Robert E. Hornberger on Podcast Discusses Marital Residence
Attorney Robert E. Hornberger, Esq., of Hornberger Verbitsky, P.C., appears on Eye on Real Estate, a podcast and radio show with Dottie Hermann, CEO of Douglas Elliman, the fourth leading real estate firm in America. He discusses topics related to splitting the marital residence in New York and distributing separate and marital property in a divorce. Eye on Real Estate is dedicated to exploring mortgage news and market trends and answering tough real estate questions asked by listeners.
Here are some of the podcast’s highlights:
Purchasing a Home with Separate Property
When a married or engaged couple purchase a home, if they do so with separate property, that property should remain separate in the event of a divorce. For example, if one spouse’s parents wrote a check for a large down payment on a home, this would be considered separate property and not marital, or shared, property that would be distributed in the event of a divorce. Attorney Hornberger says,
“One of the biggest issues we run into with equitable distribution, especially when it relates to a marital residence, is if one spouse had more money coming into the marriage. Say their family gave them a gift. In New York, any money you put towards the purchase of a home from funds you had before the marriage, or if you received it as a gift or inheritance during the marriage, is your separate property. It’s your obligation in the event of a divorce to document and prove that you had that separate property.”
How to Keep Records of Separate Property
Maintaining adequate records of separate property going into and during the marriage is critical to ensuring that the property remains with its rightful owner after a divorce. Attorney Hornberger gives tips on how parents who gift money to their married children should do so and how to keep records of separate property.
“Write the check to your child and keep a copy of it. Keep a copy of the bank account statement, scan it, and save it in the cloud. That way you have it down the road. Because I promise you in the event of a divorce, your spouse oftentimes loses their sense of morality and is going to forget that their spouse’s parents, their former in-laws, wrote that check.”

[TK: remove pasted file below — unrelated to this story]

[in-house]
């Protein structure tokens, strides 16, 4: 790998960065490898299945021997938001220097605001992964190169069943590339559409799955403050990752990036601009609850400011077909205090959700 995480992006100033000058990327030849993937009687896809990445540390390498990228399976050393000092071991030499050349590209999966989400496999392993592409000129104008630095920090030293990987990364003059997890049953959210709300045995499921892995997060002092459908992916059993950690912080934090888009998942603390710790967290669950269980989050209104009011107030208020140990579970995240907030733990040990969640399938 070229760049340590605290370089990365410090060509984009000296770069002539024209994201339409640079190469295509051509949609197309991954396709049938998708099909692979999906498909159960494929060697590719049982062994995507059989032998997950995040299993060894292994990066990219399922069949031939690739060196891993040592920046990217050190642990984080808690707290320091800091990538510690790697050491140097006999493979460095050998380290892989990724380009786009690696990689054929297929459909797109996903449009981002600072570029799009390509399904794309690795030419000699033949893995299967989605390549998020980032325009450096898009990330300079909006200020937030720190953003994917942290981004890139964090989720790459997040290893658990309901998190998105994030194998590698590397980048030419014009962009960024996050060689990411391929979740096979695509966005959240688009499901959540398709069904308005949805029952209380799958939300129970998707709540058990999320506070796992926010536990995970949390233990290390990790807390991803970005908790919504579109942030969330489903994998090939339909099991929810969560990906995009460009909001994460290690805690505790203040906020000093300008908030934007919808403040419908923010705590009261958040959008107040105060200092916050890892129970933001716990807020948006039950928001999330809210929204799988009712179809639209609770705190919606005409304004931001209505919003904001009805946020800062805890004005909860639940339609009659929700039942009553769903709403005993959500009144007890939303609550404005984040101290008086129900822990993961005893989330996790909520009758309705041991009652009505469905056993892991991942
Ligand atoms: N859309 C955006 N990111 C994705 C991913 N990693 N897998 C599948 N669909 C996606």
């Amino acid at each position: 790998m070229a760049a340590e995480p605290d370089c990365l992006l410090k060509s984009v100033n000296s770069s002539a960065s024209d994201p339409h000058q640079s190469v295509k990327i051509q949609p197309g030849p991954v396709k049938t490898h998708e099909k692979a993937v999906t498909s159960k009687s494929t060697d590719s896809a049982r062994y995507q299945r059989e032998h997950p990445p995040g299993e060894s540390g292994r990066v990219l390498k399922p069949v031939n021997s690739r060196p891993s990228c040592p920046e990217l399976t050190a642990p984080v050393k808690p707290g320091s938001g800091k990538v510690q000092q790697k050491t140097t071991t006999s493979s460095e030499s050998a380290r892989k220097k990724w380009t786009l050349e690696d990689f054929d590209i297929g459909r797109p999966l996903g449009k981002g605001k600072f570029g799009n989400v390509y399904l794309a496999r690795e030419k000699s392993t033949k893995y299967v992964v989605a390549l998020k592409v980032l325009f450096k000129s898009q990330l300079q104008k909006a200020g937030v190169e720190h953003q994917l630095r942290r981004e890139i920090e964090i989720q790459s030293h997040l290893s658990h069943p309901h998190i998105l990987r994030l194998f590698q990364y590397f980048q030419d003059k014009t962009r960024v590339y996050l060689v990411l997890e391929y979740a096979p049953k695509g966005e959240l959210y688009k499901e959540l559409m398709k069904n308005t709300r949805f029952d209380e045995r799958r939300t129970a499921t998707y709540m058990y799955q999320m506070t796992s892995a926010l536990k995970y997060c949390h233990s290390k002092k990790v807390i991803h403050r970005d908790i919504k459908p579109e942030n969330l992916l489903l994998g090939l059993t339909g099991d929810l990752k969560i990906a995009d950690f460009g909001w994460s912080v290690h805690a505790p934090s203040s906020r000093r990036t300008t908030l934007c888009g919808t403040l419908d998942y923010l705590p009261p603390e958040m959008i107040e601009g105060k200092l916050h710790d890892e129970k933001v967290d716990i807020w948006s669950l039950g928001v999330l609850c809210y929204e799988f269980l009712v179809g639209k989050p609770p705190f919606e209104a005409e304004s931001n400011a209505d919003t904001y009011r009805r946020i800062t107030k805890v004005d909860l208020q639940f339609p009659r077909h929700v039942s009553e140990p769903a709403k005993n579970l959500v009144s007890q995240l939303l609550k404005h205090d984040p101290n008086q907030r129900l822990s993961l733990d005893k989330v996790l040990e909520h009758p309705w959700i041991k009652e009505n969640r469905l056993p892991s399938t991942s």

What Constitutes Marital Property?
When a home is purchased by a married couple, is it automatically considered joint property? Or are there exceptions? Attorney Hornberger explains:
“Any property acquired during the marriage in New York is marital property, unless it’s the result of a gift, an inheritance, or compensation for personal injury. So it doesn’t matter if during the marriage you buy the property only in your name. It’s still marital property unless it’s from those three things.”
The Meaning of Equitable Distribution
During a divorce, marital property must be divided between the spouses. New York, along with many other states, uses what is known as equitable distribution to determine which spouse gets what assets, which is different from equal distribution. However, in some cases, courts may lean more toward equal distribution. Attorney Hornberger elaborates:
“In New York, any property acquired during the marriage is equitably distributed in a divorce. Equitable means fair, but not necessarily equal. However, the longer you’re married, the more the presumption is that assets should be divided equally. The issue of marital fault, as it applies to equitable distribution is that in most cases, a court will not consider fault when determining how to distribute assets. The only time a court will consider fault is if the court deems the fault to be egregious.”
Involved in a New York Divorce? Get Legal Help Today
Attorney Robert E. Hornberger, Esq. is an experienced Long Island family law and divorce lawyer. If you’re considering divorce, or getting married and in need of a prenuptial agreement, reach out for a free initial consultation. Contact us at 631-923-1910.
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